The war on drugs has failed, part two – as powerful committee says introduce drug testing facilities, how did the Government respond? By simply ignoring them!

I wrote yesterday about the mess that is drugs policy from the British Government. This was amidst the backdrop of the death of a 21-year old male in The Cause in Tottenham, north London on Saturday night. I was particularly scathing about politicians and their utter failure to deal with what has been a problem for decades.

Well, it turned out I was slightly off. It turns out that some politicians have been trying to get things done on this front. Back in May, the Department for Digital, Culture, Media and Sport select committee – yes, they’re the same people who recently delivered a report on the inequalities in streaming, too – called on Home Secretary Priti Patel to introduce drug-checking services. These exist in a number of other countries and basically allow people to get their drugs tested to see exactly what’s in them – they can then make the decision whether to take them or not.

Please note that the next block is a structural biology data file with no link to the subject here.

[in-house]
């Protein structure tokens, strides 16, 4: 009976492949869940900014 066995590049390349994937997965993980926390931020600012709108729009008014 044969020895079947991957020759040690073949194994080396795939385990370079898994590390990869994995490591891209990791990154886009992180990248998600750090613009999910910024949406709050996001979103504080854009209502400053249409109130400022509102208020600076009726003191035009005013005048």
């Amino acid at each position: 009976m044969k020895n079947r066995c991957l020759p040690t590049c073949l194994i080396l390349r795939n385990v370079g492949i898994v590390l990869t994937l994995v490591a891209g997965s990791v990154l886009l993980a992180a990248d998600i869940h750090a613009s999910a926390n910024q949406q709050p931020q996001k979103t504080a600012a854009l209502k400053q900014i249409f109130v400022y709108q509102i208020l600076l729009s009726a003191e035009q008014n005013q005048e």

The committee heard evidence that it could actually reduce the amounts of illegal drugs being consumed. When people discover what’s really in their pills, or find out just what that line of cocaine actually consists of, many will decide not to take them and dispose of them instead.

Indeed, the International Journal of Drug Policy heard a report that more than half of those whose sample was not what they were told it was then made the decision to get rid of it.

Those who do make the decision to proceed can be given specialist advice – for example, they might be told not to mix it with alcohol, and the reasons why. Now given that the government simply will not contemplate just legalising drugs, this seems the best possible response right now. But the government has yet to make any kind of response to this report at all.

It isn’t entirely clear who would directly have responsibility for such a policy either. The only thing I can establish quite confidently is that this is a reserved matter – meaning the British government would have to legislate in this area for the whole of the UK. And as drugs policy seems to eminate from the Home Office than the Department of Health, that suggests it would be a matter between local drug testing centres and the police.

So yet another sensible proposal for reducing the death toll from drug use just gets bounced around aimlessly whilst no one does anything. Sounds depressingly familar, doesn’t it?